Chinook Immersion

Andre Cramblit andrekar at NCIDC.ORG
Sun Mar 20 23:27:55 UTC 2005

Willamina to offer Chinook immersion
Published: March 17, 2005
Of the News-Register

GRAND RONDE - The Willamina School District and the Grand Ronde Tribe 
are close to agreement on the launching of a Chinook language immersion 
program for first- and second-graders, Superintendent Gus Forster said. 
  Forster said the curriculum would be offered to between 15 and 20 
district students. He said enrollment will be open to tribal and 
nontribal members.

The Chinooks were once a strong tribe with related bands near the mouth 
of the Columbia River and extending from the Pacific Ocean to the 
Cascade Mountains.

Until recently, however, Chinook jargon, also known as Chinuk-wawa, was 
almost extinct.  Interest has rebounded in recent  years. The tribe is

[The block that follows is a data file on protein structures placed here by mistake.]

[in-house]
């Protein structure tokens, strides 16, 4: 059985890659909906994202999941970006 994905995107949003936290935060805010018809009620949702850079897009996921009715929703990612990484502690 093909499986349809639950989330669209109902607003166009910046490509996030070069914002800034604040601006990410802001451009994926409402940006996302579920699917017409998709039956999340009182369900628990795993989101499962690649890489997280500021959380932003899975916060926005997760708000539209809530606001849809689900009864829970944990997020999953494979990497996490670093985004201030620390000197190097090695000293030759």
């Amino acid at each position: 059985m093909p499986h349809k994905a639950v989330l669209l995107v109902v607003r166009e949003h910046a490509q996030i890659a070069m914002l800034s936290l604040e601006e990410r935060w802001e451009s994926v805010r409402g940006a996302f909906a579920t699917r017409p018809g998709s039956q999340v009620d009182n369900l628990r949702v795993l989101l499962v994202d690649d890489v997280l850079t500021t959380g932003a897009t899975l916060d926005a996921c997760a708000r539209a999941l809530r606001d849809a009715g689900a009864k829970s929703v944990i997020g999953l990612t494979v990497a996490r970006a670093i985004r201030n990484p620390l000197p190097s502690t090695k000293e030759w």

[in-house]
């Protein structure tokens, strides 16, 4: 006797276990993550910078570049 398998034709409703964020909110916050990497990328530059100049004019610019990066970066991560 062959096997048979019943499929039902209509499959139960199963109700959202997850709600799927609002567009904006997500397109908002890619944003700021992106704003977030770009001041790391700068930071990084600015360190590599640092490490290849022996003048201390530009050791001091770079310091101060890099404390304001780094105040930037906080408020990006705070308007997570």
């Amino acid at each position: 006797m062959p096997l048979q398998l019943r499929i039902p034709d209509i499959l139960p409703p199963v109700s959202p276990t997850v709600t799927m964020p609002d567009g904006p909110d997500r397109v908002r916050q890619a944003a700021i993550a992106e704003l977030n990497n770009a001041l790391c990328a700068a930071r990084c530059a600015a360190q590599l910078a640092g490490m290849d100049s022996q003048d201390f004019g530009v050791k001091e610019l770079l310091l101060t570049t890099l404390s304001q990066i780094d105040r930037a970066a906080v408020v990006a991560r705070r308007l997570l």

now trying to make it the language of the future.  Tony Johnson, who 
teaches in the tribe's education center, is working with the district 
to create the program, Forster told the school board at its Monday 
night meeting at the middle school.

Johnson has worked with Portland linguist Henry Zenk to create a 
written Chinuk-wawa alphabet. He has also designed a computer program 
so Chinuk-wawa characters can be typed.

Meanwhile, Johnson has developed a teaching program that has become a 
model for Pacific Northwest tribes. Both he and Zenk are licensed by 
the state to teach the language.

"We're committed to this," Forster said. "We're getting very close. 
It's going to be very interesting."

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